Hold The Phone: Here's A New Song With Paris Hilton On Vocals (And It Isn't Terrible)
Welcome to Musical Math, a new feature where we try to pick apart a new pop song's origins. For our first entry, we have the musical return of one of the last decade's most controversial figures, in both pop and the tabloids.
In what's either a bid for notoriety or a genuine appreciation of one of the most reviled pop records of the early 21st century, the newest song by the Denver production duo Manufactured Superstars, called "Drunk Text," features none other than mid-naughts poster girl Paris Hilton on vocals. Its musical lineage is solid enough to make you wonder if squirming through the hotel heiress's tales of sticking her phone up her friend's dresses and bitching about bottle-service schlubs might actually be worth three minutes and 47 seconds of your time. A breakdown below.
Take the minor-key house thump of
Technotronic, "Pump Up The Jam"
Add the vaguely rhythmic spoken-word cadence describing the ills of the current moment from
LaTour, "People Are Still Having Sex"
With just a pinch of the life-of-an-heiress-can-be-so-blasé attitude from
Cristina, "Deb Behind Bars"
(just make sure you don't get too much obvious self-awareness in there)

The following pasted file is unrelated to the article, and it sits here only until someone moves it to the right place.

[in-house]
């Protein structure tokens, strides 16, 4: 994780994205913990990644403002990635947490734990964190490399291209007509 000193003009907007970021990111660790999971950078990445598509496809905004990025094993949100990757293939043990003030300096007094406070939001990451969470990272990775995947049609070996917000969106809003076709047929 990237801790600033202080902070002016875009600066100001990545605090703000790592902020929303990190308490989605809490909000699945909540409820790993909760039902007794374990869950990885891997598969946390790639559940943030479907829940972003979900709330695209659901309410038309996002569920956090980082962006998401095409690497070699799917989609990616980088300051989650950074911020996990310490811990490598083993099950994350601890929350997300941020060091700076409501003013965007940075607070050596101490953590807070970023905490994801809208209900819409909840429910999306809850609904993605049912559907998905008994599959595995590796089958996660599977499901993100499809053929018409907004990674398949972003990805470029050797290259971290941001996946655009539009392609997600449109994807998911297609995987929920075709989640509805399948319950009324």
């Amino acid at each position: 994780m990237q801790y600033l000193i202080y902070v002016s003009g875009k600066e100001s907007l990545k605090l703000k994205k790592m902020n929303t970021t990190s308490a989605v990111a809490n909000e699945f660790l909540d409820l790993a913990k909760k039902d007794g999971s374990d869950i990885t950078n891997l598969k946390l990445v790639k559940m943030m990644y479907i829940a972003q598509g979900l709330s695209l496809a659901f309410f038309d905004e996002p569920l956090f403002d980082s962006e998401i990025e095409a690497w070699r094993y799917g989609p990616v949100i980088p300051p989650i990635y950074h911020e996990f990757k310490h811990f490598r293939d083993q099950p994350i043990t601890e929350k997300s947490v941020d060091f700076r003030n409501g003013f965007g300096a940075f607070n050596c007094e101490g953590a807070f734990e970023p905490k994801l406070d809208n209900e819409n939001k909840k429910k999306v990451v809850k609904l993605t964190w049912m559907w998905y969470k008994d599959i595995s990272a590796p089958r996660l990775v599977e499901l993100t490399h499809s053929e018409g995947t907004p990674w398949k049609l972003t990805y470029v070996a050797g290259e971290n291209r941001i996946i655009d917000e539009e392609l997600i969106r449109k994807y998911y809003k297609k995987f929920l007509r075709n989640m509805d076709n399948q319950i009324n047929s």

Stir in the technological-misfortune narrative of
Backstreet Boys, "The Call"
As well as the innate knowledge that lots of people who can afford bottle service are not worth one's time that's also exhibited by
And, perhaps most importantly, throw in a heaping tablespoon of the persona-unease offered by
Paris Hilton, "Stars Are Blind"
Et voila, you have
Manufactured Superstars feat. Paris Hilton, "Drunk Text"
It really isn't a bad songthe beat has been stuck in my head in a pleasant way since first listen, and the internal rhyme of the admittedly mess-of-consonants lyric "hot mess of misspelled obscenities," which appears on the bridge, is somewhat impressive, and the bit of regret that flares into Hilton's voice at the very end sounds like the sort of champagne hangover that could only come from drinking too much and getting stuck with the bill. The SMS-begat banality expressed by the lyrics is so '10s; think of it as one of those fronting-yet-"deep" text-heavy images people post on Facebook and Tumblr in order to Make Their Badassery Known, and its zeitgeistiness will make a lot more sense.
But putting Hilton at its front means saddling the thing with a ton of baggage, from the sex tape to The Simple Life to the canoodling with Britney and Lindsay to the [insert your own TMZ-borne narrative beat here]especially in the current moment of war, economic unease, and endless Republican primaries. If anyone other than Hilton unspooled the narrative of bottle service and not-so-stealth upskirts, would people be more prone to letting this song's admittedly millimiter-shallow charms work on them? Well, maybe Kim Kardashian would inspire a bit more irritation.